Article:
Of the twenty-two patients, there were 12(54.5%) male and 8(36.4%) female patients. Of the 28 Nasolabial flaps, 5(17.8%) were performed for the lower eyelids, 10(35.7%) for the nose (Fig 2a, 2b, 2c), and 13(46.4%) for the oral cavity. Superiorly based flaps were planned for the eyelids, nose and the hard palate; inferiorly based flaps for the oral cavity except the hard palate. All reconstructions were single staged except one nasal reconstruction involving the columella, tip and mucosal lining of both alae, where bilateral nasolabial flaps were used. Bilateral flaps were used for 6 patients; two (33.33%) for the nose, two (33.33%) for the floor of the mouth, two (33.33%) for the lower lips (Fig 3a, 3b).

All the procedures were performed under general anesthesia. Wide local excision was followed by reconstruction; supra omohyoid neck dissection was done in 3 patients, two with floor of the mouth lesions and one with a lower alveolus lesion.

An inferiorly based flap was planned for the oral cavity reconstruction except for the hard palate. A fusiform shaped flap was marked in the nasolabial area limiting the medial border to the nasolabial fold. This was to achieve the final scar in the nasolabial fold without any dog-ears. The average dimensions of the flap were 8cm in length and about 3cm in breadth depending on the laxity of the available skin. The upper limit of the flap is inferior to the medial canthus of the eye along the nasolabial junction. The lower limit of the flap is one cm lateral to the oral commissure. The flap was elevated in the supramuscular plane. We routinely found a perforator at the level of the oral commissure at which level the base is narrowed safely. A transbuccal tunnel wide enough to admit two fingers was made adjacent to the oral defect. The base of the flap is de-epithelized; transferred to the defect in the oral cavity through the transbuccal tunnel. The final inset of the flap was done with 4O monocryl. Undermining of donor site is done if required. Primary closure is done in layers.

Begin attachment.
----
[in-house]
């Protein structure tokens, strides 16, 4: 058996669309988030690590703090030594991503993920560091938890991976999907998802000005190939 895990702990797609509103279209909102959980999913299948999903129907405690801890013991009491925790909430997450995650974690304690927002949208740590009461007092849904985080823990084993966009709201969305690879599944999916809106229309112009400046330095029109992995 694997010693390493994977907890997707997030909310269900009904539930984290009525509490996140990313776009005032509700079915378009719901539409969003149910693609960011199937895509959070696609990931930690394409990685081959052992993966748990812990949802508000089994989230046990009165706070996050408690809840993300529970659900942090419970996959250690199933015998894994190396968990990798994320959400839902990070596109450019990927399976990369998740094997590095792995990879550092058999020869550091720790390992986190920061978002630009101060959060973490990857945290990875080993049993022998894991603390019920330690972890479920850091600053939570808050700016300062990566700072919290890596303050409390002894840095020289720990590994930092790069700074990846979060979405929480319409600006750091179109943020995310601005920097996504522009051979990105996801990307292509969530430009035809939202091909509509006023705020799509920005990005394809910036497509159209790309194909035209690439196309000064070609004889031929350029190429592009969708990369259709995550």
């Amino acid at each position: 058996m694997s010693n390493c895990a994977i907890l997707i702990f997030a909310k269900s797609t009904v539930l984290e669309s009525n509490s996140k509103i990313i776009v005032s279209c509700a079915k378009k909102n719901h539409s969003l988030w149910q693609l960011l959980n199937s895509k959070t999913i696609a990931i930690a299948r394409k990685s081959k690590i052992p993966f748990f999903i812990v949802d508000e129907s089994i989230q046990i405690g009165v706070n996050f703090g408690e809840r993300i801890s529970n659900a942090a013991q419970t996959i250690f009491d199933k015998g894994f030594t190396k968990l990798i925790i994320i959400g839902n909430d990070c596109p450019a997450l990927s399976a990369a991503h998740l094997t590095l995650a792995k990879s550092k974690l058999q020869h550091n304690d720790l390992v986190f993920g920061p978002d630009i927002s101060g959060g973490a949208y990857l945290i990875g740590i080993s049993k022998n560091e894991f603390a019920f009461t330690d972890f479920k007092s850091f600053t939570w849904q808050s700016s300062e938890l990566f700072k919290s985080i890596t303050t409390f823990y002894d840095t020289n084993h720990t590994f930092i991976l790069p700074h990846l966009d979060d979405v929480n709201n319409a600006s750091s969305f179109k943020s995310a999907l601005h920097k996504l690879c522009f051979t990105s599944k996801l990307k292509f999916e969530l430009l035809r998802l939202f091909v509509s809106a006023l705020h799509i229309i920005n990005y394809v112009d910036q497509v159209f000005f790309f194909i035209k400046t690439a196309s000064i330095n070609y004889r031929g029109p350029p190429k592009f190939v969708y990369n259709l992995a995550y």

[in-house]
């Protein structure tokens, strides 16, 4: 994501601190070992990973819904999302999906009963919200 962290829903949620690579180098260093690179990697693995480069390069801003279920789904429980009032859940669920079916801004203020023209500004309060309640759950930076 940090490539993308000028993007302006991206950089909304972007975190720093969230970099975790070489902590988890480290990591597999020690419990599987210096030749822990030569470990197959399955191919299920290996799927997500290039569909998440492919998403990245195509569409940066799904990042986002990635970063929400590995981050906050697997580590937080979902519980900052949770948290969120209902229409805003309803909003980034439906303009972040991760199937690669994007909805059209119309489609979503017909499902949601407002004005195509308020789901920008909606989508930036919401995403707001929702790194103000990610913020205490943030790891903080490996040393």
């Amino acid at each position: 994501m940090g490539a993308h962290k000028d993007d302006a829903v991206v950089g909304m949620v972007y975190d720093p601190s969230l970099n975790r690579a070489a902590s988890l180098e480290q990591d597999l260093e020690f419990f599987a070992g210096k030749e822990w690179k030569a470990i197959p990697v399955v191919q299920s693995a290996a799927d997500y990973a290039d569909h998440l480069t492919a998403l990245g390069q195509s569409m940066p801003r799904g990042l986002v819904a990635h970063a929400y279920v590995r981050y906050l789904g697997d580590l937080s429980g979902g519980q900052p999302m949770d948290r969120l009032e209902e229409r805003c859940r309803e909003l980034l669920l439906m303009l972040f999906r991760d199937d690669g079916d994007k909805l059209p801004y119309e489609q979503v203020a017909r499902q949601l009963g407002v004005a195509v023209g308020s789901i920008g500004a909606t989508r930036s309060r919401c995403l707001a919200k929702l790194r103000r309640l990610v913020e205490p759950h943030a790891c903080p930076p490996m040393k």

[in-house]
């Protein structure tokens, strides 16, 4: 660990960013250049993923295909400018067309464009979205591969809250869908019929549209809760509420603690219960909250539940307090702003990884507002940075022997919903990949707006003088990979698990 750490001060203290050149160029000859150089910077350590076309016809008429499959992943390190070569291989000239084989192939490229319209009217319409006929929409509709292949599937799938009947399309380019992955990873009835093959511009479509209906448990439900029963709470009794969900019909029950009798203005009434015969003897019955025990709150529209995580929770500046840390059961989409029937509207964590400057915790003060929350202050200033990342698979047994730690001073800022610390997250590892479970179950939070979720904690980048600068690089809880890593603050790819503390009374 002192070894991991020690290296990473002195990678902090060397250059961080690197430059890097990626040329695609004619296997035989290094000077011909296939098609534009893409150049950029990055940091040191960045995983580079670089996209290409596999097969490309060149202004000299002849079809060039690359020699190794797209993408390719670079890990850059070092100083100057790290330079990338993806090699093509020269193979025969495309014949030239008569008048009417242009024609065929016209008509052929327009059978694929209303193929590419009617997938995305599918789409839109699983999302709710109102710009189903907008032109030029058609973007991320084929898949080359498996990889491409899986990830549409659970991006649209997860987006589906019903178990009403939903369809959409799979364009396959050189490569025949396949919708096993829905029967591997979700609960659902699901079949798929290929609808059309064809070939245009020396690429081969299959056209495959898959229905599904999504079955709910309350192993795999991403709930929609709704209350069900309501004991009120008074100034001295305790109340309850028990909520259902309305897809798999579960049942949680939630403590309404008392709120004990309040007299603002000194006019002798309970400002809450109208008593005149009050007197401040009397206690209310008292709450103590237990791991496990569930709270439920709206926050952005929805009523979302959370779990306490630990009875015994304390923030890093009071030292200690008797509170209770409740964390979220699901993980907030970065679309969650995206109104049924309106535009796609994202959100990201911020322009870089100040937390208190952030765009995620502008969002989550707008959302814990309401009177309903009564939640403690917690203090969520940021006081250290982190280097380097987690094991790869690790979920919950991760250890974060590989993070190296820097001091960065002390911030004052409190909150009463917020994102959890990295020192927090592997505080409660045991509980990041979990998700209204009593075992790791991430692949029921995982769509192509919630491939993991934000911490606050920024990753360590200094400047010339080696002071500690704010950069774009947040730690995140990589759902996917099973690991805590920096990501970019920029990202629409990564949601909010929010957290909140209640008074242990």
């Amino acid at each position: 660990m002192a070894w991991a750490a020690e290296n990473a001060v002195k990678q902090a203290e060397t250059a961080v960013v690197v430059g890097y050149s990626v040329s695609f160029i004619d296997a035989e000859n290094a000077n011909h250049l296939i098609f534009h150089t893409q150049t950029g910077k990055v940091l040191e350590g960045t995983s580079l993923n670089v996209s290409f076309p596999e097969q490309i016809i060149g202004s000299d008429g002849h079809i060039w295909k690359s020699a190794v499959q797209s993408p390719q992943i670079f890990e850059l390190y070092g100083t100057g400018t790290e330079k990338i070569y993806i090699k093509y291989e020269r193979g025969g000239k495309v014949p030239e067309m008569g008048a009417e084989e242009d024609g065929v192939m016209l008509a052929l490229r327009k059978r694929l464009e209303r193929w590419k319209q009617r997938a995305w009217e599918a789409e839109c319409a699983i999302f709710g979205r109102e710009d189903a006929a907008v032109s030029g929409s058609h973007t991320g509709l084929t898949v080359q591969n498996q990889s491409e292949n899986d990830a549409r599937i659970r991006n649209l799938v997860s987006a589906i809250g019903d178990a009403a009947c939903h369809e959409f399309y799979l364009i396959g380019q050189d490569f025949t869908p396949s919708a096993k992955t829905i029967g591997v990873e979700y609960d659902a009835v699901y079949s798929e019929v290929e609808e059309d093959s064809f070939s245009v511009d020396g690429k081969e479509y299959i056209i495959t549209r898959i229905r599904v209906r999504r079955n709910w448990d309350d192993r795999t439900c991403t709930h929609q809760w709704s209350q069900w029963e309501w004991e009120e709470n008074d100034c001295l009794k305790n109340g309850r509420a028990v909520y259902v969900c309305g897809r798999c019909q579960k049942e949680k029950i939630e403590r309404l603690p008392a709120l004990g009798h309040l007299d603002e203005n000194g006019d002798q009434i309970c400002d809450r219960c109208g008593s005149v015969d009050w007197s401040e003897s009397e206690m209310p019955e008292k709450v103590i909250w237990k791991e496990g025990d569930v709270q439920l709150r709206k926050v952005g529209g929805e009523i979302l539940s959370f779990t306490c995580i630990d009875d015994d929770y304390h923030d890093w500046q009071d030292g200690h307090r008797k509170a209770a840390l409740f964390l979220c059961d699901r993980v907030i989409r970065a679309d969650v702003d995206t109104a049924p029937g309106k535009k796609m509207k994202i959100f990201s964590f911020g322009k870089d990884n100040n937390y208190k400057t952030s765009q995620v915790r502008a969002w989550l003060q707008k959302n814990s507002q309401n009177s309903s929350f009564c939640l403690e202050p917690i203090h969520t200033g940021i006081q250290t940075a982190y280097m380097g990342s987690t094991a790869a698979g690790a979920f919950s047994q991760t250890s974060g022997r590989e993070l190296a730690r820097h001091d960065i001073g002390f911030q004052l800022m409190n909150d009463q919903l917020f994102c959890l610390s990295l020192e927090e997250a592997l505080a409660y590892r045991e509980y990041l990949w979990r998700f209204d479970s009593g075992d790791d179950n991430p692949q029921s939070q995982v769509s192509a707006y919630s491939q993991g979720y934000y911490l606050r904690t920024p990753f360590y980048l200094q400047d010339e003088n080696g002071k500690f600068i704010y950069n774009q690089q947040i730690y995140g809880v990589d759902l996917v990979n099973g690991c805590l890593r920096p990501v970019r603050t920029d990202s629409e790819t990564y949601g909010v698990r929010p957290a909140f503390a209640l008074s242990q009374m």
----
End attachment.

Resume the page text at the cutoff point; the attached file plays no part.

Superiorly based flaps were planned for the lower eyelids and nose. The flap dimensions are usually dependent upon the size of the defect. The average size of the eyelid defects were 5x3cm involving the skin and orbicularis oculi muscle. The lid margin and the tarsal plate were spared in all the cases. The flaps were based just below the medial canthal level, rotated into the defect and primary closure of the donor area was done.
We did single stage reconstruction for all the alar defects of the nose sometimes excising the minimal bridge of the skin between the defect and the nasolabial groove, rotating the flap into the defect. But the disadvantage was obliteration of the nasolabial groove and the natural supra alar concavity. For one case of total nose reconstruction we used bilateral nasolabial flaps for mucosal lining and the median forehead flap was used for the cover. The bases of the nasolabial flaps were de-epithelised and the flaps were twisted 180 degrees to form the nasal lining. A second stage was needed for this patient for division and final inset of the forehead flap. We did a two-staged reconstruction with nasolabial flaps for a defect involving the columella, nasal tip and mucosal lining of both alae. Flap division and final inset was done after 3 weeks.